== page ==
Detecting Lung Cancer Through Low-Dose CT Scans

You may be eligible for a low-dose CT scan if you smoke and are 55-77
If you have a history of smoking and are 55-77 years old, you may meet the criteria for low-dose CT scans to screen for lung cancer.

Every year, more people die from lung cancer than colon, breast and prostate cancers combined. While some cases stem from radon exposure or other hazards, most result from smoking.

Michael Hanley, MD, director of UVA’s lung cancer screening program, says his team is  seeing an increase in cases, “partly because of our growth, but also because of the region that we’re in.” He says rates are coming down for men but increasing in women, due to cigarette advertising in the late 70s and early 80s that targeted women.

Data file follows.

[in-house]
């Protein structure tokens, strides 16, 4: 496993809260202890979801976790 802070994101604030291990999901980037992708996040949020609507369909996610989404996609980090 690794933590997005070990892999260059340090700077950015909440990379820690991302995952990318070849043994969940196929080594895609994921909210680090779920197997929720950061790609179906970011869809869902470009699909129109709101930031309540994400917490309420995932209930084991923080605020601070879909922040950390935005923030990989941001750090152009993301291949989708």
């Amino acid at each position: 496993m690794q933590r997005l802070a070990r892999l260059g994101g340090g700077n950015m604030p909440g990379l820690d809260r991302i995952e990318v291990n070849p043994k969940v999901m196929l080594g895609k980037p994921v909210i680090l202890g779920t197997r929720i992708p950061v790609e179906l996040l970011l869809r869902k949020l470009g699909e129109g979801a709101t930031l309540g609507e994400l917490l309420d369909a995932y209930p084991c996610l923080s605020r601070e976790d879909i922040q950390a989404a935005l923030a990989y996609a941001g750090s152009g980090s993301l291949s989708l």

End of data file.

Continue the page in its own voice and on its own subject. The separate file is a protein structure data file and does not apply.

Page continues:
One reason why so many people die from lung cancer is because it’s often diagnosed in later stages, too late for doctors to successfully treat. But clinical trials have shown that CT scans with a small amount of radiation (low-dose) can help detect lung cancer earlier.

In this week’s podcast, Hanley explains low-dose CT scans and lung cancer prevention in depth, including:

  • Why these scans are more effective than other tests
  • Who should get screened and how often
  • Lung cancer symptoms
  • Other UVA Cancer Center services, such as help quitting smoking

Get Screened

Get eligibility criteria and learn more about UVA’s Lung Cancer Screening Program.

Listen to the podcast:

Leave A Comment